William Richard Shipton – in the 1899 Rate book and 1901 census, the house was occupied by William Richard Shipton, a wheelwright aged 37 from Bishops Cleeve, and his wife, Sarah aged 37 from Itchington.  Mary A Perry, Sarah’s widowed mother aged 76 from Whitfield was also living with them.

The 1871 census shows him as aged 8, living in Oldbury with his step-father, Hubert Brewer, a 24 year old sailor from Weymouth and his wife, Anna, aged 30 from Oldbury.  Also living there were Frances aged 6 and Elizabeth aged 4, also described as Hubert’s step children.  Hubert had married Anna Shipton in Bristol in March quarter 1871.  In 1881 William had been an apprentice carpenter living with, and presumably working for, Matthew Cullimore in his place at Grovesend Lane, Tytherington.

William had married Sarah in June quarter 1887.  In 1891 they were living in Itchington Lane, Tytherington where William was working as a wheelwright.

The 1896 voters List shows that the Shiptons moved from Tytherington to St John Street in that year.  They were to remain in the house until at least 1925 as they are listed in electoral registers until that date.  We do not know what happened to them after that time.

A daughter, Winnie Shipton, was born on 27 December 1904 – she went to the Council School and then to the Grammar School.  Winnie later married Cyril Smith in Bristol when Nellie Pullen from Pullins Green was a bridesmaid.

The Rate Books of 1905 and 1910 and the 1925 Valuation List show that William Shipton is still the tenant.  The 1911 census shows William as a wheelwright for a coachbuilder.  He was living with Sarah and Frances and they had one boarder, a William Brealey, a postman aged 23 from Bristol.

William Brealey – the 1901 census says that the Shipton family had a lodger called William James Brealey.  William was born in Bristol on 8th January 1888 and was the son of a plumber, James Brealey and his wife Rosa (nee Clarke).  The 1891 Census shows that William’s father James was away from the family and was lodging in Luccombe in Somerset.  Presumably this was part of his job as plumber.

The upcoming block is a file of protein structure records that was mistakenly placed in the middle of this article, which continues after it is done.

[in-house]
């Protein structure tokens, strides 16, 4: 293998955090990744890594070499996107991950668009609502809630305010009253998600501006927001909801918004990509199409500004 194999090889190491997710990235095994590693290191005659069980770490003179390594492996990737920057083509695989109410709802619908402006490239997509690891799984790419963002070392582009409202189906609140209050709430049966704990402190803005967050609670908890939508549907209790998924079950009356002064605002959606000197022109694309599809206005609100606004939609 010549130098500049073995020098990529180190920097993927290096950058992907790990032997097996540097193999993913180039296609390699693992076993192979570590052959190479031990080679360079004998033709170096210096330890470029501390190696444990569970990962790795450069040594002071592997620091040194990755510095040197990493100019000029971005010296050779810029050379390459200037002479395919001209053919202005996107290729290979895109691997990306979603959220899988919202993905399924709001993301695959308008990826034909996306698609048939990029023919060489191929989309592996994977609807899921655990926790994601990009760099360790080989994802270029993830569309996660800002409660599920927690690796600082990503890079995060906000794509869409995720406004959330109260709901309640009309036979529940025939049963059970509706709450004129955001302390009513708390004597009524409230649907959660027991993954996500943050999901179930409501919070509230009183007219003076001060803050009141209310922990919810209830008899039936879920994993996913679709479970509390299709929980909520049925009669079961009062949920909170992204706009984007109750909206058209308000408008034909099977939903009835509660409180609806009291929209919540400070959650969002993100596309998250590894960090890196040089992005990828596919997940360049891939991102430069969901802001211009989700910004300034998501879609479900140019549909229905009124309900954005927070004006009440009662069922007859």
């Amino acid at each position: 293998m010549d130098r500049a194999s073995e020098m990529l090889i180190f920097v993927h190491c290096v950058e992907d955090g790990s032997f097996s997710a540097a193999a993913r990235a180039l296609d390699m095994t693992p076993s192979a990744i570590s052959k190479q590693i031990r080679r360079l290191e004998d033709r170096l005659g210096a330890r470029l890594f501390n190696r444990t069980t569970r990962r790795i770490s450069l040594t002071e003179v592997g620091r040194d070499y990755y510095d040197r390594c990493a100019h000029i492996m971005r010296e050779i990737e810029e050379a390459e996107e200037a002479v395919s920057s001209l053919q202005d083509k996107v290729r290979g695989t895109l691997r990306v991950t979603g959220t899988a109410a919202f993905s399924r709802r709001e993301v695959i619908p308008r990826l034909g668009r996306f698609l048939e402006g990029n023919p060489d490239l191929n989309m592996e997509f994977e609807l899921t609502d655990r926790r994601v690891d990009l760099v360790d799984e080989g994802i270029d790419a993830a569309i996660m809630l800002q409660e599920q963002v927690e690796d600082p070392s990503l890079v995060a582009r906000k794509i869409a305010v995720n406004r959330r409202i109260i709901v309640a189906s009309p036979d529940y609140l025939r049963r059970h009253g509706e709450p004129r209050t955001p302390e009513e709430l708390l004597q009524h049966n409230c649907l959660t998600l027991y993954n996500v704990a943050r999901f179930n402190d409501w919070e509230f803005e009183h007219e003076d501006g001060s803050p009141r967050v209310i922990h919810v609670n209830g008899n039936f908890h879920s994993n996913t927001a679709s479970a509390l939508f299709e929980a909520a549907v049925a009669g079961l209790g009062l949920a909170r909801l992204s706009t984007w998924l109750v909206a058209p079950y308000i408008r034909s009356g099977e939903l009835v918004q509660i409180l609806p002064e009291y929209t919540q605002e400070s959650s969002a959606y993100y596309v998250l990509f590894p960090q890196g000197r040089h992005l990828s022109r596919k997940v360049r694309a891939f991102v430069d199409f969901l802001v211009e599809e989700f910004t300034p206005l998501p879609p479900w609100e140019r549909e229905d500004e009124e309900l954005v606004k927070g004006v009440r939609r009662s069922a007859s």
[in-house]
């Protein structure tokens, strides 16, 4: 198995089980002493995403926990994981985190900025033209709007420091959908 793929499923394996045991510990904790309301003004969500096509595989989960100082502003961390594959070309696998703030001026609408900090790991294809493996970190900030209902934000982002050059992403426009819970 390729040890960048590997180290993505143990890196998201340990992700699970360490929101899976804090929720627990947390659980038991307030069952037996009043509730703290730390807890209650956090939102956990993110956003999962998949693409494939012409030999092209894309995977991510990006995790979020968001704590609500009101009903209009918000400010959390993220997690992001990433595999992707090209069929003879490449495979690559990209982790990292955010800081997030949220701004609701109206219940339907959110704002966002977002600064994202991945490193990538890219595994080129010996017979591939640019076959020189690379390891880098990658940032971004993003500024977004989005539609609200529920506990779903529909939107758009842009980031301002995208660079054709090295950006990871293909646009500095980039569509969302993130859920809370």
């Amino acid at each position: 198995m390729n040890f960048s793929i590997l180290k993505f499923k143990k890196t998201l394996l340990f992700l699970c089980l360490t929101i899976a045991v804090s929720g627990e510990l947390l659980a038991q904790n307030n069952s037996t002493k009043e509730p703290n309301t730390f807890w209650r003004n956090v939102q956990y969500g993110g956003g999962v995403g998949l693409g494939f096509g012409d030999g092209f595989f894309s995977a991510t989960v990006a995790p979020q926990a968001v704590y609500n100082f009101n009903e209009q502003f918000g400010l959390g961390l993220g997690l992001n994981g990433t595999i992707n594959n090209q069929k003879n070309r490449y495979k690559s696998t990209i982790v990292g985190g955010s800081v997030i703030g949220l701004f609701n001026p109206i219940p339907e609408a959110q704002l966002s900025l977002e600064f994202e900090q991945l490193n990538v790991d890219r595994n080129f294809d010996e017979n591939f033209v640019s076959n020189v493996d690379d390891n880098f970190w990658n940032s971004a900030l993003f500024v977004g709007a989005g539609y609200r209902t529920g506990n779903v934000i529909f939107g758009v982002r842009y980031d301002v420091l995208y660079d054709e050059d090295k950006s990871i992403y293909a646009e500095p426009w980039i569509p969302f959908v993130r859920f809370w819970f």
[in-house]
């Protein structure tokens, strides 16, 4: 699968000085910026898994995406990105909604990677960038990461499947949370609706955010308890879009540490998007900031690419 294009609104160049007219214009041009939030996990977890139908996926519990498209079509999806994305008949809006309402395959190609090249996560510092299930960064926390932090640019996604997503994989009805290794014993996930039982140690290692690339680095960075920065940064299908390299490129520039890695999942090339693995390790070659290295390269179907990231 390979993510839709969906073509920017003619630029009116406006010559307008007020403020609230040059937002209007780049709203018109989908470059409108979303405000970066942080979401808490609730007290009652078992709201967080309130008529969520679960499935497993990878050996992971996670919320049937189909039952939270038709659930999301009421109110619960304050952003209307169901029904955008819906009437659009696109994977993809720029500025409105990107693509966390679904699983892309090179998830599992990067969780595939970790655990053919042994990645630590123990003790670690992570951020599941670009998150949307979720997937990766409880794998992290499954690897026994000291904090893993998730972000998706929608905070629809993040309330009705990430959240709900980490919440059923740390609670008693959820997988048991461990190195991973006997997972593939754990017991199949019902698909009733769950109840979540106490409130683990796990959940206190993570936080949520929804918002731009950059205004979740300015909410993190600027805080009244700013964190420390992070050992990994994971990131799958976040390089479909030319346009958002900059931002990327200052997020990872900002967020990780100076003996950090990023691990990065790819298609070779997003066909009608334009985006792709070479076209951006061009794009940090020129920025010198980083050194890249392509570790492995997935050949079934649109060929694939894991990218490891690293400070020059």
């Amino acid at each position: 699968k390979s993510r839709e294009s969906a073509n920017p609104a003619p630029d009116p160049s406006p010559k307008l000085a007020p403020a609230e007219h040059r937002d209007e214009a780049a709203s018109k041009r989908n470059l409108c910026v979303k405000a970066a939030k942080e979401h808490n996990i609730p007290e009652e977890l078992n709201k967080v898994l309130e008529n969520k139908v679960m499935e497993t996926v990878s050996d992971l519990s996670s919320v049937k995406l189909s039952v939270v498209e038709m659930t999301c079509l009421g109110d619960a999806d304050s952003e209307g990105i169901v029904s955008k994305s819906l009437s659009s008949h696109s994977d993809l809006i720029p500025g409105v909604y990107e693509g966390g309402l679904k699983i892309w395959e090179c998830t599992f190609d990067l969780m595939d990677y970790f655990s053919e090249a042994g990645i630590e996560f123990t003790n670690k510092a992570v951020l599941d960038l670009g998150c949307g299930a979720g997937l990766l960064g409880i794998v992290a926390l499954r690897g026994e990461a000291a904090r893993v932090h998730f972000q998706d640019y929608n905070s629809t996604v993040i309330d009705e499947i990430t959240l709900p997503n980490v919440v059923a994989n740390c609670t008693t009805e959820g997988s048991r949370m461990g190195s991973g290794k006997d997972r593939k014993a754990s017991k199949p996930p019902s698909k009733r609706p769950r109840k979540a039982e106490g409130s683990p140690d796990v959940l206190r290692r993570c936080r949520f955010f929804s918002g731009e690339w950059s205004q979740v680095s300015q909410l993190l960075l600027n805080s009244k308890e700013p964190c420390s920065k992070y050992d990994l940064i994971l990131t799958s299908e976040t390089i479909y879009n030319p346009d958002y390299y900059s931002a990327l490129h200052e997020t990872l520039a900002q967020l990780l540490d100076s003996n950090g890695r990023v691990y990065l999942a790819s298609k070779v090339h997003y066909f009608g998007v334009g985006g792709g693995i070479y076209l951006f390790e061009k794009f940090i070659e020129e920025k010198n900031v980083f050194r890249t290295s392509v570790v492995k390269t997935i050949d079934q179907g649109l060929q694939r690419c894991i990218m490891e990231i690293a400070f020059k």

Bertha Brealey

The 1901 Census shows that William grew up in St Pauls in Bristol.  At the time of the 1911 Census when William was boarding with William and Sarah Shipton the 23 year old from Bristol was working as a postman.  According to his army record it was on 6th September 1915 he married Bertha Mills at St Mary’s Church in Thornbury.  Bertha was born on 3rd March 1895, the daughter of a coal miner and she came from Ynyshir near Pontypridd.

We have written about William’s time in World War I as a postman in our section on soldiers.  Click here to read about it.

When William was discharged from the army in 1919 his address was Hill View Thornbury.  Although his wife Bertha was initially still living at Duckhole in Lower Morton, it seems from the army application forms that she went back to live near her family whilst her husband was away at war.  Her daughter Phyllis Irene, born on 14 March 1918 was born in Ynyshir.

W J Brealey 2When William and Bertha returned to Thornbury to live, they lived in Eastland Avenue where more children were born; Pauline Joyce on 28th August 1920, Vivian Desmond on 28th November 1921, Douglas Anthony on 14th August 1923, Adrienne Constance on 28 January 1925, Raymond Barrington on 14th August 1927, Gladys May on 27th July 1930 and Terence in 1936.  The photo on the right shows William and his family about that time.